Wheat straw Phlebia radiata; Trichoderma viride; Trametes suaveolens LiP, MnP, Laccase, Cellulase Vares, Kalsi, and Hatakka (1995), Iqbal et al. (2011), Knezevic et al. (2013)

Banana waste P. ostreatus; P. sajor-caju; Schizophyllum commune IBL-06 LiP, MnP, Laccase, Xylanase, Endoglucanase, Exoglucanase Reddy et al. (2003), Irshad and Asgher (2011), Asgher, Irshad, and Iqbal (2012)

Corn cobs Trametes versicolor LiP, MnP, Laccase Asgher, Iqbal, & Asad (2012); Asgher, Iqbal, & Irshad (2012)

Sawdust Trametes suaveolens MnP, Laccase Knezevic et al. (2013)

Pea pods Aspergillus niger HN-1 Filter Paper Cellulase (FPase) ß- glucosidase (BGL) Sharma, Rawat, Bhogal, and Oberoi (2015)

LiP, Lignin Peroxidase; MnP, Manganese Peroxidase.

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FIGURE 1 Oxidative cleavage of ß-1 linkage in lignin structure by lignin peroxidase (LiP)

H2O2 H2O

Lignin degradation has been extensively studied in wood-rotting organisms, especially white-rot basidiomycetes (Hatakka, 1994; Leonowicz et al., 1999; Martinez et al., 2004; Wan & Li, 2012), and most of these studies established white-rot fungi as the most effective "delignifyer" partly as a result of the potent ligninolytic extracellular oxidative enzymes (ligninases) produced (Glenn, Morgan, Mayfield, Kuwahara, & Gold, 1983; Tien & Kirk, 1983). The ligninolytic extracellular oxidative enzymes have been classified into phenol oxidases and heme peroxidases. Enzymes in the phenol oxidases include laccases (EC while the heme peroxidases include lignin peroxidase (EC, manganese peroxidase (EC, versatile peroxidase (EC, and dyP-type peroxidases (EC Also implicated in the degradation of lignin are some accessory enzymes such as aryl-alcohol oxidase (EC, glyoxal oxidase (EC, and glucose 1-oxidase (EC which generate the hydrogen peroxide (H2O2) required by the peroxidases (Ander & Marzullo, 1997; Guillen, Martinez, & Martinez, 1992; Kersten & Kirk, 1987).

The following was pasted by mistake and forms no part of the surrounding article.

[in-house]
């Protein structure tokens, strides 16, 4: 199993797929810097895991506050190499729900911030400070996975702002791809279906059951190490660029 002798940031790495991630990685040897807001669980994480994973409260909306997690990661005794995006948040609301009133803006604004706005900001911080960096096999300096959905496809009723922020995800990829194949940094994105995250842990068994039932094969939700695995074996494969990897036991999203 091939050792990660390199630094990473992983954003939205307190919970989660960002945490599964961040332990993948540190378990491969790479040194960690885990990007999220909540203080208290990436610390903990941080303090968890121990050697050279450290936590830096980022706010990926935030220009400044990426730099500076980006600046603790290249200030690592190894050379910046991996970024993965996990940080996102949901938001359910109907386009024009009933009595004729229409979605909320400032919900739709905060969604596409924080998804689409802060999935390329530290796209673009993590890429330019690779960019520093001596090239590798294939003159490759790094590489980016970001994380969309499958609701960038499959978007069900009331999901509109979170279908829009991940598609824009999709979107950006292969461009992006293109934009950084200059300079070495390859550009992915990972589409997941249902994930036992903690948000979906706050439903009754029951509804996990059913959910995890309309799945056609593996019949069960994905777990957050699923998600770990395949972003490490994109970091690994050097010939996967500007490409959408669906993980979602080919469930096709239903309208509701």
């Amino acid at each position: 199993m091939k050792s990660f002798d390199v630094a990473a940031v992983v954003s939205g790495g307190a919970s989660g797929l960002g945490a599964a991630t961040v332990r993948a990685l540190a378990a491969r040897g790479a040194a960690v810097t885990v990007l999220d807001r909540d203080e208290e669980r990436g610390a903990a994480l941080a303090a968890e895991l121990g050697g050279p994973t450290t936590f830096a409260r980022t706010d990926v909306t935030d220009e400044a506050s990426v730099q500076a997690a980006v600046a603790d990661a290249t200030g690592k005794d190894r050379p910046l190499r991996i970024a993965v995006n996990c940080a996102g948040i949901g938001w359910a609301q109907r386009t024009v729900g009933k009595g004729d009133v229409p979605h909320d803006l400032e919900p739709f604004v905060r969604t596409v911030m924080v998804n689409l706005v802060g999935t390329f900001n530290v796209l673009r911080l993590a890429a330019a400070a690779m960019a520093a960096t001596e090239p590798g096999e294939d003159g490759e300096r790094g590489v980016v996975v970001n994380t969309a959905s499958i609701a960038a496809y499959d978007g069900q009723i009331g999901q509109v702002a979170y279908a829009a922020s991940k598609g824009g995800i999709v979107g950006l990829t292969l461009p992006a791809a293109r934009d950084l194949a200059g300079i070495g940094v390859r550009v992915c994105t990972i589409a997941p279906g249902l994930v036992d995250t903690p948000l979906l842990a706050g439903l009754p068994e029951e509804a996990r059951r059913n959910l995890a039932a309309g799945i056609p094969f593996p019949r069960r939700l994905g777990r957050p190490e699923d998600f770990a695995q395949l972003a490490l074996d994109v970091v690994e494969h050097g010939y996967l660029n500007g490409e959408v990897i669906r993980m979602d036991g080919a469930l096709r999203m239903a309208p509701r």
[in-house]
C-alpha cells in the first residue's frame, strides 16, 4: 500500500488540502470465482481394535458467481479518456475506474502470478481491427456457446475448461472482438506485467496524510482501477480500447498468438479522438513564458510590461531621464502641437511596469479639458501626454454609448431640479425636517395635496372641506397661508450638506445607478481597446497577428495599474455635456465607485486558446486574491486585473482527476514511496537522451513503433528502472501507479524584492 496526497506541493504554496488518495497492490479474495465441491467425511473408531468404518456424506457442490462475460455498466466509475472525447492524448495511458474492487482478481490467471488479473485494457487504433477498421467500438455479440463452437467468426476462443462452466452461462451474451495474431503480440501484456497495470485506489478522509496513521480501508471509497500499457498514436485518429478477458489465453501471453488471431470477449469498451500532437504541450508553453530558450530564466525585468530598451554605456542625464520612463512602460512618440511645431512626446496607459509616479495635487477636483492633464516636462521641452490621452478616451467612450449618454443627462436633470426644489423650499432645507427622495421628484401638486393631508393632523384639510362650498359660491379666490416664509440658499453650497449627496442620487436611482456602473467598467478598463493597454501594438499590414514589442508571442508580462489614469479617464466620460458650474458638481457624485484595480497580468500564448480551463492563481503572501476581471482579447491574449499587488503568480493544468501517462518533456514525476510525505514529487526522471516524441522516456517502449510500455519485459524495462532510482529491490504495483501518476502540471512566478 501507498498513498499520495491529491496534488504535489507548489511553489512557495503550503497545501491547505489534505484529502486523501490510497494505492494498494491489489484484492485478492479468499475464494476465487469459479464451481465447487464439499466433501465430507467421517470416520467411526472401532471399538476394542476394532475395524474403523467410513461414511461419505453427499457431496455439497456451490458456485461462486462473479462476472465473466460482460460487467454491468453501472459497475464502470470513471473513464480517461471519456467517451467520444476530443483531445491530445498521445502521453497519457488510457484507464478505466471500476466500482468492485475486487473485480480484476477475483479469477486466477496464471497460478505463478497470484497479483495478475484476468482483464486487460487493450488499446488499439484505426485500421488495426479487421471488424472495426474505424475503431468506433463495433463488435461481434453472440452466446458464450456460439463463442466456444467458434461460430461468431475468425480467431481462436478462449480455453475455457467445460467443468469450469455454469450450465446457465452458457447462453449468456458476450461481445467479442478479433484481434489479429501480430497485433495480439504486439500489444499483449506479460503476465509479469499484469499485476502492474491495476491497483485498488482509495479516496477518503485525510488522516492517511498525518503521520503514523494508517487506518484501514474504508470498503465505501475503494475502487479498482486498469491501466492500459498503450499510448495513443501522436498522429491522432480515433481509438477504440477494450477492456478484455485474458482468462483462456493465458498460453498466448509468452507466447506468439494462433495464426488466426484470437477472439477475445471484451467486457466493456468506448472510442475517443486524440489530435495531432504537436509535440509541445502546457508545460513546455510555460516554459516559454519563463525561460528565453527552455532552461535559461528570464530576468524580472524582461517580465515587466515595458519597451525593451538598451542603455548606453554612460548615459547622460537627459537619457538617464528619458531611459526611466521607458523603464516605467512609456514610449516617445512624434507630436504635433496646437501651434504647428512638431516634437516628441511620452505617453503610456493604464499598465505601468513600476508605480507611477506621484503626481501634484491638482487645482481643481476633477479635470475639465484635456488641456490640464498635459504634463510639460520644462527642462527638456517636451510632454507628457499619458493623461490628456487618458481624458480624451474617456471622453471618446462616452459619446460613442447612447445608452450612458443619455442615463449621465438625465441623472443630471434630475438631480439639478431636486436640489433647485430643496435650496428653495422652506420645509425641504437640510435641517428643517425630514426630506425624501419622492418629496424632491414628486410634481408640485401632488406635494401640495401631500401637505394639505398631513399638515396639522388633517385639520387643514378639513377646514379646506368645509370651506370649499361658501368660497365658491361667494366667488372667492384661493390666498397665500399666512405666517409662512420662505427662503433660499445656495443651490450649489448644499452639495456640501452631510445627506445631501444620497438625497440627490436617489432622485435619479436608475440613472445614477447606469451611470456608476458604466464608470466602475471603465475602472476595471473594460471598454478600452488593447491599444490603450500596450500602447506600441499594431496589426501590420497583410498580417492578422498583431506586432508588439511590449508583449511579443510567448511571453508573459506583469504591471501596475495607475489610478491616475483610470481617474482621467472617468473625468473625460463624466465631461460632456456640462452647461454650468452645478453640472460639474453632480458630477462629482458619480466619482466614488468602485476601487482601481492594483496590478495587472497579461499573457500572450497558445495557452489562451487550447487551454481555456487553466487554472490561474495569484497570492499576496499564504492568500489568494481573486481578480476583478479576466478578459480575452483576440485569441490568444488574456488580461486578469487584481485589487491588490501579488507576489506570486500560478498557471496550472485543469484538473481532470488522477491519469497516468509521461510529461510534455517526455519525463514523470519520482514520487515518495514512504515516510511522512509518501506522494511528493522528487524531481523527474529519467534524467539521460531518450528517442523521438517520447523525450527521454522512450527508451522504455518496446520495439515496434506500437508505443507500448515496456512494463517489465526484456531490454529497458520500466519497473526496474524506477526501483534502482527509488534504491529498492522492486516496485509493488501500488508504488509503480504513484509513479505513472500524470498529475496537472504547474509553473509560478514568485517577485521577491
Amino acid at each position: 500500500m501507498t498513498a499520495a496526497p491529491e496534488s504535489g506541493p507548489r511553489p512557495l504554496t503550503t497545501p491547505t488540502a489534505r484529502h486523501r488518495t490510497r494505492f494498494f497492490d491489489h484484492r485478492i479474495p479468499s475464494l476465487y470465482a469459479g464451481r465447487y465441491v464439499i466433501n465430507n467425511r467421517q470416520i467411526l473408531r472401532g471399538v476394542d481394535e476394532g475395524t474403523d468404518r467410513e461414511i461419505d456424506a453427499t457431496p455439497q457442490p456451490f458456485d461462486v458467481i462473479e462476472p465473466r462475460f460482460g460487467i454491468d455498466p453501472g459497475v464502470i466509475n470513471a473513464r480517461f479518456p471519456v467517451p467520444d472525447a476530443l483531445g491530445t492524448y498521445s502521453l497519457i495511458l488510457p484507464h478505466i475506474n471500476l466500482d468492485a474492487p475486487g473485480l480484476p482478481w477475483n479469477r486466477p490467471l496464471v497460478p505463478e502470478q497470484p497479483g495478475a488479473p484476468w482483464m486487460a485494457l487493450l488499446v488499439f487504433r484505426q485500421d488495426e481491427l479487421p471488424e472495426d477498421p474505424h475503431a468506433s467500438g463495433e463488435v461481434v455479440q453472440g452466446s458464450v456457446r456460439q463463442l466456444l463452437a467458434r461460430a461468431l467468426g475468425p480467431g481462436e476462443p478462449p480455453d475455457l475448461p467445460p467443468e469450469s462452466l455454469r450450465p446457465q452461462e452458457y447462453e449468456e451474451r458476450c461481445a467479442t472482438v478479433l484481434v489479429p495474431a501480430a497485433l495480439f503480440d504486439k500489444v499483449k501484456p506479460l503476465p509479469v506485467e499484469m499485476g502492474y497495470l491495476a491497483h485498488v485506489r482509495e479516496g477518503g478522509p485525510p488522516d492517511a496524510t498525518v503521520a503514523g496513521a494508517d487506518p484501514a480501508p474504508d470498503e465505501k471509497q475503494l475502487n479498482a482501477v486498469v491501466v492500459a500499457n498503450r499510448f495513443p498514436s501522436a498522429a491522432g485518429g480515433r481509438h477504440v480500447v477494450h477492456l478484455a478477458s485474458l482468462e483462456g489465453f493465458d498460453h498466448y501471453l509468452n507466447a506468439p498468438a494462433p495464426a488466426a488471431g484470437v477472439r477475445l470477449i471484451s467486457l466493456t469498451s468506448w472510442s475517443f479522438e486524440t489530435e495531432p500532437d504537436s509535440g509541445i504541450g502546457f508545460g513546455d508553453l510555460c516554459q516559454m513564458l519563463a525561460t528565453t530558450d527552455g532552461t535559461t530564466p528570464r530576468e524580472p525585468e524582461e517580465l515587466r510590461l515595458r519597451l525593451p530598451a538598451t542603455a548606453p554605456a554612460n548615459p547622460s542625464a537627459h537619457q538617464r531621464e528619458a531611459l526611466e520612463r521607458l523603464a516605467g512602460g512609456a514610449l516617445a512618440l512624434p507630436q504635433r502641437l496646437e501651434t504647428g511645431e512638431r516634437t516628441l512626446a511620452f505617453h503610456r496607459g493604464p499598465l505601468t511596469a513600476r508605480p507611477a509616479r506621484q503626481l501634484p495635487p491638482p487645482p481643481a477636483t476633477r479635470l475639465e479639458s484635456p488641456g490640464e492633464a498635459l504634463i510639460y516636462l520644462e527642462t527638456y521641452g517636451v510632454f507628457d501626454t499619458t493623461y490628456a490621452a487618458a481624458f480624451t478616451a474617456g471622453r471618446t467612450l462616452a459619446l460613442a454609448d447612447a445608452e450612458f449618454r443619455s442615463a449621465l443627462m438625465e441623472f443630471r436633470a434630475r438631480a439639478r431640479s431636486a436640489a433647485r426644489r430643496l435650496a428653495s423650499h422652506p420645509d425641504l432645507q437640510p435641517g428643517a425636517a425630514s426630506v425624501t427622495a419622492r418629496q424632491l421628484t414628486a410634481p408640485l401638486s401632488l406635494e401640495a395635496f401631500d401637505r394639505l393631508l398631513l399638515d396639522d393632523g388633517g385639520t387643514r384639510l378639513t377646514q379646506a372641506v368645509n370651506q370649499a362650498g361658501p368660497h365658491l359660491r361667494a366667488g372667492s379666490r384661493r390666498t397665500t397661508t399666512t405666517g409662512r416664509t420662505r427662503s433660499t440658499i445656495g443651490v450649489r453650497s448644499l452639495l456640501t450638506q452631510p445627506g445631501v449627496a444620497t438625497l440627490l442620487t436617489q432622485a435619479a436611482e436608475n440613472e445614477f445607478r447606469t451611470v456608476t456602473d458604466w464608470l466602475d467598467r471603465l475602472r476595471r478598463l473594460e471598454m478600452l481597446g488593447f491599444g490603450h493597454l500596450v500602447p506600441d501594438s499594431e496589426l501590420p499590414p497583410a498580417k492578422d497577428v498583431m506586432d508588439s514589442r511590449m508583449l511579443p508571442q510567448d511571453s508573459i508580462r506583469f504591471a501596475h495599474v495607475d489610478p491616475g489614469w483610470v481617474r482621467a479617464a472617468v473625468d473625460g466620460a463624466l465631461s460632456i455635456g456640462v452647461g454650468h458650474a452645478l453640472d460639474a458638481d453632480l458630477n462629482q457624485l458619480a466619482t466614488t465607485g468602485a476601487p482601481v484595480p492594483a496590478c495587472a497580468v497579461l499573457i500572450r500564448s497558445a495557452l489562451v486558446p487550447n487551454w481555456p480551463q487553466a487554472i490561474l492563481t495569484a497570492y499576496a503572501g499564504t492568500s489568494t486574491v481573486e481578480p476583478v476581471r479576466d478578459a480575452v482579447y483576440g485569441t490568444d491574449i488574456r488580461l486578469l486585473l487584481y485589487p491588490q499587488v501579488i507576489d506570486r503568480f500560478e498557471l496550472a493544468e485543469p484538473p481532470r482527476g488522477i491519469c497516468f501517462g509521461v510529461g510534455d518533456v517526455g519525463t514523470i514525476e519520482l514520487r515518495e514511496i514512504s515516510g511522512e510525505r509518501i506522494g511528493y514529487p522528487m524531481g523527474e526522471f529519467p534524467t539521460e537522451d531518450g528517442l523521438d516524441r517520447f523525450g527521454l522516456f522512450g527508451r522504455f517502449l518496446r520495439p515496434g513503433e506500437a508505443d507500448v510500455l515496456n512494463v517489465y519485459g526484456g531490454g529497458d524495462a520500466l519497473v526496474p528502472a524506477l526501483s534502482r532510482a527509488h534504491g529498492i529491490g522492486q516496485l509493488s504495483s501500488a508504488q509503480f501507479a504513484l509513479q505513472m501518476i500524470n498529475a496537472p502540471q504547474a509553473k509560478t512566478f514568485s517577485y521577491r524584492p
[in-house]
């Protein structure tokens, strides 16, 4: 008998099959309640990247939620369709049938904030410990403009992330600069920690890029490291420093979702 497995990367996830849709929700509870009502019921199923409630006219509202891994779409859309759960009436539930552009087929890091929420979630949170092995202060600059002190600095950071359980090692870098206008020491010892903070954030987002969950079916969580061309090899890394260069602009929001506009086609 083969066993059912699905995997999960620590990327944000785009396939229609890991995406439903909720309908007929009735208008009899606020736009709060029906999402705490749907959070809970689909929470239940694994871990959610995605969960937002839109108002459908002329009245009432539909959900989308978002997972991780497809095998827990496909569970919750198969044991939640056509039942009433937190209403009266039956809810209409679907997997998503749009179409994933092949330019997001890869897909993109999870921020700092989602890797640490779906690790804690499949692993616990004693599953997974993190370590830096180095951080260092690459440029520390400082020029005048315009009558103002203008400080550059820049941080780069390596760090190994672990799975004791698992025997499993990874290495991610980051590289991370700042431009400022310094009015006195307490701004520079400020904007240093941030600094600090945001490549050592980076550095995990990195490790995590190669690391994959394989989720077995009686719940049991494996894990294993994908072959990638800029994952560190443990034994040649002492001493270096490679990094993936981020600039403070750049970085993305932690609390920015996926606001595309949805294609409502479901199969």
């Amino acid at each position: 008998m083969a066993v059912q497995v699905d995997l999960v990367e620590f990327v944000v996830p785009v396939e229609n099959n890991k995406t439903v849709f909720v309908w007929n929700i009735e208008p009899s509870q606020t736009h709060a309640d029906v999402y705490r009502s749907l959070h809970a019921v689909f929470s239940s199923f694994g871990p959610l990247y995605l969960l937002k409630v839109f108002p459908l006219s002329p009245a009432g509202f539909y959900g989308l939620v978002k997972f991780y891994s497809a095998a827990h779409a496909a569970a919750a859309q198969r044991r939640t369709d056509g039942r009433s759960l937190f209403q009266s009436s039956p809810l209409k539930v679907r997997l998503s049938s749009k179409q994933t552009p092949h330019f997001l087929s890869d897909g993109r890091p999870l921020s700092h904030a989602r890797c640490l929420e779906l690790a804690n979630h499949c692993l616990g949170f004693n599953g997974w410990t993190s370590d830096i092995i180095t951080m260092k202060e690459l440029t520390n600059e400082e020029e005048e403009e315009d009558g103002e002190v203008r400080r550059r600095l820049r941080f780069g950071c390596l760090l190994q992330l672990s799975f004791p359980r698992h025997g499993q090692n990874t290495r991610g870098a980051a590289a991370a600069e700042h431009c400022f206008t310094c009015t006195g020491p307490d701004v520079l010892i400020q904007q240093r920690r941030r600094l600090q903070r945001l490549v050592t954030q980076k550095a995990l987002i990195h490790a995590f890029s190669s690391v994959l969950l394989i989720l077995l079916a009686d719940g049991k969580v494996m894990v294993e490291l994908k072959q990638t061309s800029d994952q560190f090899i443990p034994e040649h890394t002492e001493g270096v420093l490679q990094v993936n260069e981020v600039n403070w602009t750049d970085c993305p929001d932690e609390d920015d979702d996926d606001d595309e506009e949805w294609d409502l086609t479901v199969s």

Lignin-modifying enzymes (LMEs) have also shown capability toward the degradation of various xenobiotics including dyes, chloro-phenols, polycyclic aromatic hydrocarbons (PAHs), organophosphorous compounds, and phenols (Wesenberg, Kyriakides, & Agathos, 2003). The high redox potentials of ligninases and their ability to oxidize materials recalcitrant to degradation motivates for their prospects in biopulp-ing and biobleaching (Call & Call, 2005), bioremediation through textile dye transformation (Husain, 2010; Mehta, 2012), decolonization of distillery effluent and other waste effluent treatment (Rajasundari & Murugesan, 2011) and as well, the degradation of herbicides (Pizzul, Castillo, & Stenstrom, 2009). Consequently, the interest in the application of ligninases for biotechnological purposes continues and the imperativeness of the industrial potential is an indication of the value of these enzymes. This review, therefore, succinctly presents the functionalities of lignin peroxidase and also prospects into futuristic applications.

2 | PEROXIDASES (EC 1.11.1)

Peroxidases catalyze the oxidation of various organic and inorganic substrates in the presence of hydrogen peroxide as electron acceptor; typical a reaction is as shown below.

2S + H202 + 2e- ^ 2Sox + 2H20

S, substrate (electron donor), Sox, oxidized substrate.

Peroxidases are distributed widely in nature; vast presence in plants, animals, and microbes have been documented (Battistuzzi, Bellei, Bortolotti, & Sola, 2010). They are grouped as heme and non-heme peroxidases. The heme peroxidases contain a protoporphyrin IX (heme) as prosthetic group while the non-heme peroxidases lack such prosthetic group. A recent classification phylogenetically divides heme peroxidases into two superfamilies (peroxidase-cyclooxygenase superfamily and peroxidase-catalase superfamily) and three families including di-heme peroxidases, dyP-type peroxidases (DyPPrx), and haloperoxidases (HalPrx), respectively (Zamocky & Obinger, 2010).